Rose Pelvin was born 22 March 1861 in Tunbridge Wells, Kent and died 4th September 1934 at Timaru, South Canterbury where she is buried.
She married Walter William Lane on the 14th March 1893 in Dunedin

               
      Walter Lane was born in Wiltshire 9th April 1851 at Malmesbury and his early years were spent on his father's farm where he was described as a "Farm Bailiff". He emigrated to New Zealand leaving on May 7, 1874.
     The "Adamant" was an old vessel, an iron barque of 815 tons and had been built in 1858 and was later purchased by the Shaw Saville Company. The voyage to Nelson was her second to New Zealand (the first in 1873 had been to Lyttleton.) It was considered a fast passage for the old ship, having rounded Tasmania on the 79th day out.
She had left Plymouth on May 7th, with a fine breeze from the N.W., discharging the pilot the same day and crossed the equator on Tuesday the 2nd June, in longitude 16 West. Fine weather prevailed until Wednesday June 10, when it blew hard from the eastward. At about 11 am a very heavy squall struck the ship carrying away the bowsprit and all attached to it, and splitting the jibs to ribbons. Between Cape of Good Hope and Tasmania experienced occasional gales. In sight of Tasmania on Thursday July 23, from thence experienced light northerly winds and viewed Cape Farewell at daylight Friday - the longest distance logged in one day was 250 miles.  Strong westerly winds continued until she neared the New Zealand coast and she did not reach Nelson until 12 days later arriving on the 6th of August - this 91 days from port to port was to be her fastest passage to New Zealand. On board were 340 government immigrants, far too many for the accommodation provided. There were 12 deaths during the voyage.
On 10th August 1874 she was towed into Nelson harbour by the steamer Wallace shortly after 4 p.m. the same day.
Nelson Evening Mail reported 10th August 1874 - The Adamant hauled alongside the Government wharf this morning, and the passengers were allowed to land and a number of them have been about the town all day enjoying the bright sunlight. The single men will take up their quarters to-night at the new Asylum, which has been temporally converted into barracks, and the remainder will follow to-morrow. Taken as a whole they are a smart looking lot of people, and we trust that they provide a useful class of colonists. They hail from all parts of England, but especially from the southern counties, and a few are from Ireland. They speak in very high terms of the treatment and attention the received at the hands of the captain and doctor, and it is satisfactory to learn that those offices give excellent characters to those who have been under their charge for the last three months. There was a good deal of sickness on the voyage, no less than five cases of measles having occurred. There were twelve deaths, all of children, two from measles, and the remainder from bronchitis and diarrhoea. The complement is made up as follows - 52 married couples, 42 single women and 83 single men. They will be open for engagement at the Asylum on Wednesday. Divine service was conducted on board the ship yesterday morning by the Bishop of Nelson. Ship photo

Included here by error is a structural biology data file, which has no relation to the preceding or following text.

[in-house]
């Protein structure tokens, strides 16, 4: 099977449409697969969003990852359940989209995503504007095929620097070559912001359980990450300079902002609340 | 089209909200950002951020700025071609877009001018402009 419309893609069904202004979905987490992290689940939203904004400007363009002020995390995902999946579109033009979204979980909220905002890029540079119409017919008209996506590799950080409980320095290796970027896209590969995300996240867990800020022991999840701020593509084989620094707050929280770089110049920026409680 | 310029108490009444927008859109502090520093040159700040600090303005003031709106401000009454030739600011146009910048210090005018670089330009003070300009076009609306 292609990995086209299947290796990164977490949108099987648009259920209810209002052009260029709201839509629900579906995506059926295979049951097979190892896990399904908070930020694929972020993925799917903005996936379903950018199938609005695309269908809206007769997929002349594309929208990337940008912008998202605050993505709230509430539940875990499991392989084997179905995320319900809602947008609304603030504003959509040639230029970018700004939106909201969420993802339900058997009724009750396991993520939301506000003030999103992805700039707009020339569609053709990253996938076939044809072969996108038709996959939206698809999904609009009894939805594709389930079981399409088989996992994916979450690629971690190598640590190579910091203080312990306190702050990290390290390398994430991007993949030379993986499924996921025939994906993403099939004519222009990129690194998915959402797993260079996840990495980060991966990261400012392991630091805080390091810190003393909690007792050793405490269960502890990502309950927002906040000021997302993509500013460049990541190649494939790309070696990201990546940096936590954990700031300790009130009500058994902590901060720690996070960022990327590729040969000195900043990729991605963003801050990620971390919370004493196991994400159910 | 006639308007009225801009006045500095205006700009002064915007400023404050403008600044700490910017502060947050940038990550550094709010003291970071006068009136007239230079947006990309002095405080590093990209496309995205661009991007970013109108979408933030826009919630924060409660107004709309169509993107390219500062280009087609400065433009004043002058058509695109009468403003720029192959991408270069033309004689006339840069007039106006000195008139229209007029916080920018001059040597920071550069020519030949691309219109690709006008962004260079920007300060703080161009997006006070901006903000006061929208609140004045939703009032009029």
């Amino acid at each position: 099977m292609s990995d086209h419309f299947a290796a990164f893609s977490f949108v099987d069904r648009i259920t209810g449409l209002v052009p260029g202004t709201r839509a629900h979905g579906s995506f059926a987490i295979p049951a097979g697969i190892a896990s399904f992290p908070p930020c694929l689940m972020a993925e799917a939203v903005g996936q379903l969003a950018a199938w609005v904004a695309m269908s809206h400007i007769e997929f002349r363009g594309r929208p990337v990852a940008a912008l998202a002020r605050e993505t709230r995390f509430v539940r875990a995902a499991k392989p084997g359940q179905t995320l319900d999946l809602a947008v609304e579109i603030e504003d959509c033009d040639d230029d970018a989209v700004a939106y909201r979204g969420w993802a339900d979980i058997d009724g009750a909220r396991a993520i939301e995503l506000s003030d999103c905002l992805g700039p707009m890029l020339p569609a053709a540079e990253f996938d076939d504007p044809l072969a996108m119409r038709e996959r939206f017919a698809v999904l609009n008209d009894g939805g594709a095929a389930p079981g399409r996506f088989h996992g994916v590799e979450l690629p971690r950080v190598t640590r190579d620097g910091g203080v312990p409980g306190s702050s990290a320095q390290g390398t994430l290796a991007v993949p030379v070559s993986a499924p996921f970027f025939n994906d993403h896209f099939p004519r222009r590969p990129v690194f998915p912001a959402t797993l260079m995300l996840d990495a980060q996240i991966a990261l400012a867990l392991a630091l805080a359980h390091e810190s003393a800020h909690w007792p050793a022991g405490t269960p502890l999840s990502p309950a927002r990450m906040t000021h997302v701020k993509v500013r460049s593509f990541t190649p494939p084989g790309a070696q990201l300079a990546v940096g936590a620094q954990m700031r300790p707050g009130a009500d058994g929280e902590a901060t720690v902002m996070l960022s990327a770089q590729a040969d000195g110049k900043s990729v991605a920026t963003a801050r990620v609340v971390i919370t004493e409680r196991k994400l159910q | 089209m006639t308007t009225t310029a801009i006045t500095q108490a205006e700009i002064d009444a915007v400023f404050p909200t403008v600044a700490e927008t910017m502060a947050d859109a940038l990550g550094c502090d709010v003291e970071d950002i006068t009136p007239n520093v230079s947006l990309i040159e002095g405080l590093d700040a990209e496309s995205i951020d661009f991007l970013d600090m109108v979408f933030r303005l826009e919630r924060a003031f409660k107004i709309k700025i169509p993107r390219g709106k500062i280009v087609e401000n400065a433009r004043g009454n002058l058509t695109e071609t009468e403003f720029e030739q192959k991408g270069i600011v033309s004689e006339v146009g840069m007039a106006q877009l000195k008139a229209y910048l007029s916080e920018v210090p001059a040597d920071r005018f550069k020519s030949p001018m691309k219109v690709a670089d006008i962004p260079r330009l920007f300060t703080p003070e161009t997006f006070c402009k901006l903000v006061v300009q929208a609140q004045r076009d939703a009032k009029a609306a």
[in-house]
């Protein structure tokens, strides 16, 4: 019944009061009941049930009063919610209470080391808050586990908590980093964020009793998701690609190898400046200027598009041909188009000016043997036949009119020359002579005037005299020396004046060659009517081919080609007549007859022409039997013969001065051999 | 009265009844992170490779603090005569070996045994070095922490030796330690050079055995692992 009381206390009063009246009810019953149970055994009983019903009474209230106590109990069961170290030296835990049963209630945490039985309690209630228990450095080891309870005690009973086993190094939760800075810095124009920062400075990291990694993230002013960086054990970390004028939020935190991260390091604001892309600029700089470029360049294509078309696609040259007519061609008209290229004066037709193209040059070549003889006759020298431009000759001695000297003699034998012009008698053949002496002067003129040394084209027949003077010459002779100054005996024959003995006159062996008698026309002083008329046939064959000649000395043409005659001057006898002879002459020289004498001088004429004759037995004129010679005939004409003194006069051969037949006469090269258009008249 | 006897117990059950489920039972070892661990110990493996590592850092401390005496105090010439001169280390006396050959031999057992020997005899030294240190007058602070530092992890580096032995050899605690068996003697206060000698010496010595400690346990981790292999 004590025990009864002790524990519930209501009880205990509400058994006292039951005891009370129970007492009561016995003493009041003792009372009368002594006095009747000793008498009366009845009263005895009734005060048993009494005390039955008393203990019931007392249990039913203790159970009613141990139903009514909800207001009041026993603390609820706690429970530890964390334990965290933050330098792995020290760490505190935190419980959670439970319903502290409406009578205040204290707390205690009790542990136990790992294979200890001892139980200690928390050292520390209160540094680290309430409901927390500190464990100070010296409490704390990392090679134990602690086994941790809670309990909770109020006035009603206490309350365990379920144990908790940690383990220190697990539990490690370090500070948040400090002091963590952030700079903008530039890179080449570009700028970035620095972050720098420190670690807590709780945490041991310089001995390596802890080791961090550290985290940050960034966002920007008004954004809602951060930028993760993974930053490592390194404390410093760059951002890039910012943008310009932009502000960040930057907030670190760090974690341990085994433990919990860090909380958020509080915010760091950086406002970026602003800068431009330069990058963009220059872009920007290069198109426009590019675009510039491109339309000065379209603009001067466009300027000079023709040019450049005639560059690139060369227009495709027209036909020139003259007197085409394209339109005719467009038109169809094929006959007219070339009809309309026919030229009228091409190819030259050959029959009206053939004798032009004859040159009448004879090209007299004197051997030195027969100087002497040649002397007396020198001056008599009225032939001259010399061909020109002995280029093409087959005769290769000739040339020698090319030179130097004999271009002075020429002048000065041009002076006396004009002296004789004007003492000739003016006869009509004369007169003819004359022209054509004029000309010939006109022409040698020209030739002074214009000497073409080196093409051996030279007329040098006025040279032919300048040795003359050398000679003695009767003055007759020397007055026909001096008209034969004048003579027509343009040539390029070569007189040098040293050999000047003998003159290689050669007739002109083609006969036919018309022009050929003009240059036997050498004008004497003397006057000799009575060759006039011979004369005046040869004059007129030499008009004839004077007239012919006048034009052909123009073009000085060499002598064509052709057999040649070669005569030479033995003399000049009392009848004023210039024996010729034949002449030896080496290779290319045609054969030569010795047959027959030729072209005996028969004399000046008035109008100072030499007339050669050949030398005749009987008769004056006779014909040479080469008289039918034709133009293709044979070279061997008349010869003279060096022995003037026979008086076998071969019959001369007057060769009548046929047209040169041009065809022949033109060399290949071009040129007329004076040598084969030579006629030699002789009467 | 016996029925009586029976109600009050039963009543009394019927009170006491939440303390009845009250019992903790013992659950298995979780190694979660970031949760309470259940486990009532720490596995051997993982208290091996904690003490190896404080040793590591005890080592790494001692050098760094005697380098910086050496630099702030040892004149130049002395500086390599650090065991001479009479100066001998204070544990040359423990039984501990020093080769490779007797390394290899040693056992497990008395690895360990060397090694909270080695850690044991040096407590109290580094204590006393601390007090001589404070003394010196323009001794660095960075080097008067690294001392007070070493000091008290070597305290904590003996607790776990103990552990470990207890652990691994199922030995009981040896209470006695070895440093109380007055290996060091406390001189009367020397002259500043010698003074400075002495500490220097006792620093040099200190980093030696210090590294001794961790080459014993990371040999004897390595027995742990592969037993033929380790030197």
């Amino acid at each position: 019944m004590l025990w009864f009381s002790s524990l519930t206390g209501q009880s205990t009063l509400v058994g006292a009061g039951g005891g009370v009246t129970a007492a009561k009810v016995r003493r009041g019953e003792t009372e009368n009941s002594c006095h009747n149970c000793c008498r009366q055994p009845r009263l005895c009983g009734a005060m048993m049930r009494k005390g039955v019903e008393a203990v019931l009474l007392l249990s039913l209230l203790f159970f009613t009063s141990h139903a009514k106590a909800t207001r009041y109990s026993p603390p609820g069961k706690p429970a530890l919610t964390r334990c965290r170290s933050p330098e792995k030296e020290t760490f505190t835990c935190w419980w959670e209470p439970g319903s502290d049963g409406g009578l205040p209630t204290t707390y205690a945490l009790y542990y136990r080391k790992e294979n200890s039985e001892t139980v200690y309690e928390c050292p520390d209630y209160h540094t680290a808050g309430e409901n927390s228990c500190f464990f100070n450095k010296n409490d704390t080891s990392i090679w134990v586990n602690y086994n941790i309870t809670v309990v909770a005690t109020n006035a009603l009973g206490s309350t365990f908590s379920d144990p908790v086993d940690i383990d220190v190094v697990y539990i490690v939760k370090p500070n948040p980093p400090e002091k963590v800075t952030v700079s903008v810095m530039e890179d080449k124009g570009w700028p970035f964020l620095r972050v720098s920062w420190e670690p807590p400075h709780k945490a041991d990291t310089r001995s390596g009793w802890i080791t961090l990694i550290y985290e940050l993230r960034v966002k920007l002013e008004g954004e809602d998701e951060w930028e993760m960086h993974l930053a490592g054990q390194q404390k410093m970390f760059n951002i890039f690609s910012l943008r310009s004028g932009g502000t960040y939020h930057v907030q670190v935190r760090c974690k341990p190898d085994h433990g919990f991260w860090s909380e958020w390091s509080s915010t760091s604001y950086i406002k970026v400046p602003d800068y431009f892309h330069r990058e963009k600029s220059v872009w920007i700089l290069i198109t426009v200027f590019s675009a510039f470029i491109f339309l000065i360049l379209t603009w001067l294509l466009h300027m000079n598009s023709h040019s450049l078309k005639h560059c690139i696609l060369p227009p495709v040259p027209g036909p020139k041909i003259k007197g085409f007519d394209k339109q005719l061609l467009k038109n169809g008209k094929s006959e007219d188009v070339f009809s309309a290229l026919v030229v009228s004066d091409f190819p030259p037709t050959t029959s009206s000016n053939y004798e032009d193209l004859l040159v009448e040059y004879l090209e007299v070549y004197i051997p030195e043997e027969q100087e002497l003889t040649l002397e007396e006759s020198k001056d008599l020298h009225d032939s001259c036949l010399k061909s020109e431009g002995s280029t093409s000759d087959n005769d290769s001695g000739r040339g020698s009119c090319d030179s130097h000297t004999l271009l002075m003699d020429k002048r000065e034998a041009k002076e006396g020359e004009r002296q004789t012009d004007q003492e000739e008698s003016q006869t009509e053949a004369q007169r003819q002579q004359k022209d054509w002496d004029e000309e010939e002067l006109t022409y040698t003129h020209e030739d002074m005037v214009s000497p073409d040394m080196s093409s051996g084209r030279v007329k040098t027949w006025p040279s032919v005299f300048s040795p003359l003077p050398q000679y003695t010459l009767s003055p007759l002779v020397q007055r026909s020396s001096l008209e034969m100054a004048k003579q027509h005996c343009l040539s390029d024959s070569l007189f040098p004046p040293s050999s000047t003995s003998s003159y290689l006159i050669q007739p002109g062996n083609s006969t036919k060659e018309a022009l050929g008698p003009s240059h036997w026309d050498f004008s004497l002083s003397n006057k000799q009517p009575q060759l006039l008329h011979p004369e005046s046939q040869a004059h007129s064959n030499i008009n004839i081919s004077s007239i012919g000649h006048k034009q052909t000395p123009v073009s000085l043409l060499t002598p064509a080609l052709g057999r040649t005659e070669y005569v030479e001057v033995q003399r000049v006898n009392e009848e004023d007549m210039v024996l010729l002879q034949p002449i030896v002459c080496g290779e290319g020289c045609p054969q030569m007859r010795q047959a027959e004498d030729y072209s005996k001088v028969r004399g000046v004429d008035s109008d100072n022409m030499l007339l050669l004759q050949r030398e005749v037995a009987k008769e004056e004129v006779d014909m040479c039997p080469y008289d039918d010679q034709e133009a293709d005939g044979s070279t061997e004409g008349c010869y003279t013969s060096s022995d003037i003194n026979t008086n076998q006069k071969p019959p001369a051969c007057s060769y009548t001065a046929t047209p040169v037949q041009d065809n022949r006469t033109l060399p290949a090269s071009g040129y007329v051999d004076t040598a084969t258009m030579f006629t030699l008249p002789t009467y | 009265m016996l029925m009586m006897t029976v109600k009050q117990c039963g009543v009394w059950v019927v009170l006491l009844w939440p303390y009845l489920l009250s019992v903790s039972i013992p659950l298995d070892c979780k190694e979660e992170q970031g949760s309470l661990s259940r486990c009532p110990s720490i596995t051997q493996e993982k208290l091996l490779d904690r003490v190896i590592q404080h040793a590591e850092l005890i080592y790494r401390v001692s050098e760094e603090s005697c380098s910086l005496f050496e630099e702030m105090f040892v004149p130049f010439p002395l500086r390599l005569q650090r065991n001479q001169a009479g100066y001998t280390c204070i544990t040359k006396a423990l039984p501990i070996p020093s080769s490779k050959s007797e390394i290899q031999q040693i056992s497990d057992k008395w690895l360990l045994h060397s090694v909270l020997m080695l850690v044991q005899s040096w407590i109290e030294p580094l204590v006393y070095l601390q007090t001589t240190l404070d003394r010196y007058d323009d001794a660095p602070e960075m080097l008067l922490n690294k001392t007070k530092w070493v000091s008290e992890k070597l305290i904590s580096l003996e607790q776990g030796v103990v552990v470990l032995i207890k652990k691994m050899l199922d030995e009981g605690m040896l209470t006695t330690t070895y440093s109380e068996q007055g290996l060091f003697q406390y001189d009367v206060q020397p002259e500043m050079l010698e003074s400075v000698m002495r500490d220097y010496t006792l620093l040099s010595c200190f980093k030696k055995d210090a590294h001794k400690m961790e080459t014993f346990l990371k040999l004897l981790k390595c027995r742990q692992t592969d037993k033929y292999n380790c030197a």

After Walter landed he spent the next two years at Marlborough followed by a year working in Otago. He next went to Canterbury in 1877 and settled at Redcliffs, Waihaorunga, Waimate. In 1892, he bought 400 acres of free-hold property and had 3800 acres leasehold, (possibly No 36391) which was originally part of the Waimate run.
Breaking in the land for agriculture was dangerous - in Sept 1890 the Timaru Herald reported  that Mr Walter Lane, of Upper Waihao, had a narrow escape from being burnt to death. He was burning tussock on his run and the wind sprang up so suddenly that he was unable to get away from the flames - his clothes and whiskers were scorched, and his face burnt. In running from the flames Mr Lane fell and sustained a nasty scalp wound. He was able to walk to the house, and was then driven to Waimate where his injuries are being attended to.
All farm improvements - a fine dwelling house overlooking the road and the tributary of the Waihao river and surrounded by a garden, orchard and plantations were the work of Walter and in 1893 he married Rose Pelvin.
       He erected 10 miles of fencing and as a sheep farmer, bred and kept crossbreed sheep on this property until 1918 when he and Rose retired to Timaru.
       Involved in community activities, Walter was on the vestry of Waihao Downs Anglican Church, the Waihaorunga School committee and was a member of both the Waitaki Collie Dog Club and Waimate Dog Club.

On 16th Jan 1894 eldest daughter Doris Elizabeth was born  at Waimate and the following year her sister Lilias Cole Lane was born on 20th Sept 1895.

 
Doris and Lilias Lane      Lilias Lane

The sisters were first day pupils at the Waihaorunga School which opened 19 February 1902 and attended the school's 75th anniversary in 1979 to cut the cake.
Neither daughter married, they travelled extensively and Lilias, above right) became well known as an artist.

Doris died 20 Sept 1984 at Christchurch and is buried in the Lane family plot at Timaru; Lilias died 2nd Oct. 1985 at Blenheim where she is buried at the Fairhall Cemetery.
         

       
        
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